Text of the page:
Trump prosecutors urge judge to keep gag order in place through sentencing

Former U.S. President Trump's criminal trial on charges of falsifying business records, in New York

By Luc Cohen

NEW YORK (Reuters) - The prosecutors who won last week's historic conviction of Donald Trump on charges stemming from hush money paid to a porn star on Wednesday urged a judge to keep a gag order in place at least through the former U.S. president's July 11 sentencing.

Trump's lawyers earlier this week asked Justice Juan Merchan to lift the order restricting the Republican presidential candidate's public statements about jurors, witnesses and others involved in the case because the trial is over. Merchan imposed the order before the trial began in April, finding that Trump's history of threatening statements posed a risk of derailing the proceedings.

A Manhattan jury on May 30 found Trump guilty on 34 counts of falsifying business records to cover up his former lawyer Michael Cohen's $130,000 payment to adult film actress Stormy Daniels for her silence before the 2016 election about a sexual encounter she says she and Trump had. Trump denies the encounter and has vowed to appeal his conviction.

In a letter to Merchan on Wednesday, prosecutors with Manhattan District Attorney Alvin Bragg's office said the court still had an interest in protecting the remaining proceedings.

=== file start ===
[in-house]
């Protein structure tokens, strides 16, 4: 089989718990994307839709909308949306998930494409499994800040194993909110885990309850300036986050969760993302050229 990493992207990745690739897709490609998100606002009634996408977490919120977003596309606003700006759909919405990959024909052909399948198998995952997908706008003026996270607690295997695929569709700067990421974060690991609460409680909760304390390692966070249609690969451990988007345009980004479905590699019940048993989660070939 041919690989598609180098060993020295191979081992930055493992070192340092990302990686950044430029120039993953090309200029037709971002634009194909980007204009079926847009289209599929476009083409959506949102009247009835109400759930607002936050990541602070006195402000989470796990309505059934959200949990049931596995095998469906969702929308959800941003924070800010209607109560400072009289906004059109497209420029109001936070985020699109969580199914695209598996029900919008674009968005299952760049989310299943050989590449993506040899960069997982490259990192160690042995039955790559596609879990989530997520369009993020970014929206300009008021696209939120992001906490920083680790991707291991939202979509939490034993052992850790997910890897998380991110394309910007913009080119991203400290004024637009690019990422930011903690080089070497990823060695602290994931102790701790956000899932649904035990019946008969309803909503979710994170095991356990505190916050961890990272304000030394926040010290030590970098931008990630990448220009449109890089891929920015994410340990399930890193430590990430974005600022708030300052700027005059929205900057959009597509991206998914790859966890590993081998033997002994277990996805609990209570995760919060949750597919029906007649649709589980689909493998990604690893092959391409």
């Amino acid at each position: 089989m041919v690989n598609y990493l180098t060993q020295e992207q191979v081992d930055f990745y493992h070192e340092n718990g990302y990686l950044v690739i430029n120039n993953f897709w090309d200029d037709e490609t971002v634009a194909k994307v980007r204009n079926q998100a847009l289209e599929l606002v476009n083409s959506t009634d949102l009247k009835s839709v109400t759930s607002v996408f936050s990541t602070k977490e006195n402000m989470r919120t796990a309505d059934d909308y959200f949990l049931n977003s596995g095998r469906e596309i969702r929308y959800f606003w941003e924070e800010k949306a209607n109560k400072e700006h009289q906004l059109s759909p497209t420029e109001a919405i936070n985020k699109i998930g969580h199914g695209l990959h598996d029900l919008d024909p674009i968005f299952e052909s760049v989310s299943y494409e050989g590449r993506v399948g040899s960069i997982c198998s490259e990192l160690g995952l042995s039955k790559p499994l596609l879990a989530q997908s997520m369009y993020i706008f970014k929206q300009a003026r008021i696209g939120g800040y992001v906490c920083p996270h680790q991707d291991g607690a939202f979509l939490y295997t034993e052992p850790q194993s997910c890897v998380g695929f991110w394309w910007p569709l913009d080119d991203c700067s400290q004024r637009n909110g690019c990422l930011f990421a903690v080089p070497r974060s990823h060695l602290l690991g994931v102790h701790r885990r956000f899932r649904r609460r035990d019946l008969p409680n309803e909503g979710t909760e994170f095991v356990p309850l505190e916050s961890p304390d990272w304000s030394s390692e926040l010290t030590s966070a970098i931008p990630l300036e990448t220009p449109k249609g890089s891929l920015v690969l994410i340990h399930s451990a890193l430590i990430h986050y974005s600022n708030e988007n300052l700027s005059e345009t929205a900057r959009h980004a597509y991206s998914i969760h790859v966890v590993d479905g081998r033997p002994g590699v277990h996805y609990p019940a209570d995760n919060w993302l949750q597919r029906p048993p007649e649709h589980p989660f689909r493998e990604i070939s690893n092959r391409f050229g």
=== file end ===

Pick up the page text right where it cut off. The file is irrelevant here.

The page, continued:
"The court has an obligation to protect the integrity of these proceedings and the fair administration of justice at least through the sentencing hearing and the resolution of any post-trial motions," the prosecutors wrote.

Trump is expected to renew his request that the judge toss the jury's verdict by mid-June, with prosecutors due to respond at the end of the month. He faces up to four years in prison at his sentencing hearing next month, though fines or probation are more common punishments for those convicted of felony falsification of business records.

Merchan fined Trump $10,000 for violations of the gag order during the seven-week trial, and warned him on May 6 he would be jailed if he ran afoul of the order again.

Trump has argued the gag order violates his right to free speech as guaranteed by the U.S. Constitution's First Amendment. His lawyers said lifting the gag order was particularly important since his opponent in the Nov. 5 election, Democratic President Joe Biden, has commented on the verdict, and because the two are set to debate on June 27.

(Reporting by Luc Cohen in New York; Editing by Daniel Wallis)